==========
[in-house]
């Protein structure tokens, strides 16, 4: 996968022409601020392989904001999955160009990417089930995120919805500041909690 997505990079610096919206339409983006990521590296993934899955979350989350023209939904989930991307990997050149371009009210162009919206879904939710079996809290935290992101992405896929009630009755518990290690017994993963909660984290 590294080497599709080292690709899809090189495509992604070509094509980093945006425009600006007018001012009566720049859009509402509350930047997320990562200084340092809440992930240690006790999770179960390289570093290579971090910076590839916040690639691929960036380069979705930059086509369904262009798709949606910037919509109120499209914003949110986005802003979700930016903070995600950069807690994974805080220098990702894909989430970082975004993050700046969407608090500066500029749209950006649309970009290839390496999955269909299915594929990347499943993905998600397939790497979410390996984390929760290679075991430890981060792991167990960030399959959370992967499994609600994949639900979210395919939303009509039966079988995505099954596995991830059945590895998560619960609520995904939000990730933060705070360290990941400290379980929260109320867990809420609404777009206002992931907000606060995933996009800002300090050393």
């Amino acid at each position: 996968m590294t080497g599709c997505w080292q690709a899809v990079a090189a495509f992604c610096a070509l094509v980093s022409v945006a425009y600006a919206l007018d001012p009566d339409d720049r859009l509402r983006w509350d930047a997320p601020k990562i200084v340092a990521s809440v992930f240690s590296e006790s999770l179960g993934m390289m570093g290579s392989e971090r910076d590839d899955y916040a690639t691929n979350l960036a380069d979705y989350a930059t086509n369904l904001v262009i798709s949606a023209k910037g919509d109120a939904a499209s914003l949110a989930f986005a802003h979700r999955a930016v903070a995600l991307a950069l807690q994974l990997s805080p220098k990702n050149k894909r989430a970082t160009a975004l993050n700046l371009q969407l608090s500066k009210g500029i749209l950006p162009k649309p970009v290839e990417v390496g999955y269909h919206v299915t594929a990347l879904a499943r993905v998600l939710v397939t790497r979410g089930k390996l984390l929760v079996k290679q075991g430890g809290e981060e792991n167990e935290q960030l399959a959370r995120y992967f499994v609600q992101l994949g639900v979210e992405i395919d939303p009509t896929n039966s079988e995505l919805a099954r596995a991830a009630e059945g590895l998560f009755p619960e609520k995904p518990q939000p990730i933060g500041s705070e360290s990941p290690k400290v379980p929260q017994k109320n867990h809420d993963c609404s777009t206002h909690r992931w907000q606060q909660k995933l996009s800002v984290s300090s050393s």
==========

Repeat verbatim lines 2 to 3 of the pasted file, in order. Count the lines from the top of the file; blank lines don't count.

């Protein structure tokens, strides 16, 4: 996968022409601020392989904001999955160009990417089930995120919805500041909690 997505990079610096919206339409983006990521590296993934899955979350989350023209939904989930991307990997050149371009009210162009919206879904939710079996809290935290992101992405896929009630009755518990290690017994993963909660984290 590294080497599709080292690709899809090189495509992604070509094509980093945006425009600006007018001012009566720049859009509402509350930047997320990562200084340092809440992930240690006790999770179960390289570093290579971090910076590839916040690639691929960036380069979705930059086509369904262009798709949606910037919509109120499209914003949110986005802003979700930016903070995600950069807690994974805080220098990702894909989430970082975004993050700046969407608090500066500029749209950006649309970009290839390496999955269909299915594929990347499943993905998600397939790497979410390996984390929760290679075991430890981060792991167990960030399959959370992967499994609600994949639900979210395919939303009509039966079988995505099954596995991830059945590895998560619960609520995904939000990730933060705070360290990941400290379980929260109320867990809420609404777009206002992931907000606060995933996009800002300090050393």
């Amino acid at each position: 996968m590294t080497g599709c997505w080292q690709a899809v990079a090189a495509f992604c610096a070509l094509v980093s022409v945006a425009y600006a919206l007018d001012p009566d339409d720049r859009l509402r983006w509350d930047a997320p601020k990562i200084v340092a990521s809440v992930f240690s590296e006790s999770l179960g993934m390289m570093g290579s392989e971090r910076d590839d899955y916040a690639t691929n979350l960036a380069d979705y989350a930059t086509n369904l904001v262009i798709s949606a023209k910037g919509d109120a939904a499209s914003l949110a989930f986005a802003h979700r999955a930016v903070a995600l991307a950069l807690q994974l990997s805080p220098k990702n050149k894909r989430a970082t160009a975004l993050n700046l371009q969407l608090s500066k009210g500029i749209l950006p162009k649309p970009v290839e990417v390496g999955y269909h919206v299915t594929a990347l879904a499943r993905v998600l939710v397939t790497r979410g089930k390996l984390l929760v079996k290679q075991g430890g809290e981060e792991n167990e935290q960030l399959a959370r995120y992967f499994v609600q992101l994949g639900v979210e992405i395919d939303p009509t896929n039966s079988e995505l919805a099954r596995a991830a009630e059945g590895l998560f009755p619960e609520k995904p518990q939000p990730i933060g500041s705070e360290s990941p290690k400290v379980p929260q017994k109320n867990h809420d993963c609404s777009t206002h909690r992931w907000q606060q909660k995933l996009s800002v984290s300090s050393s």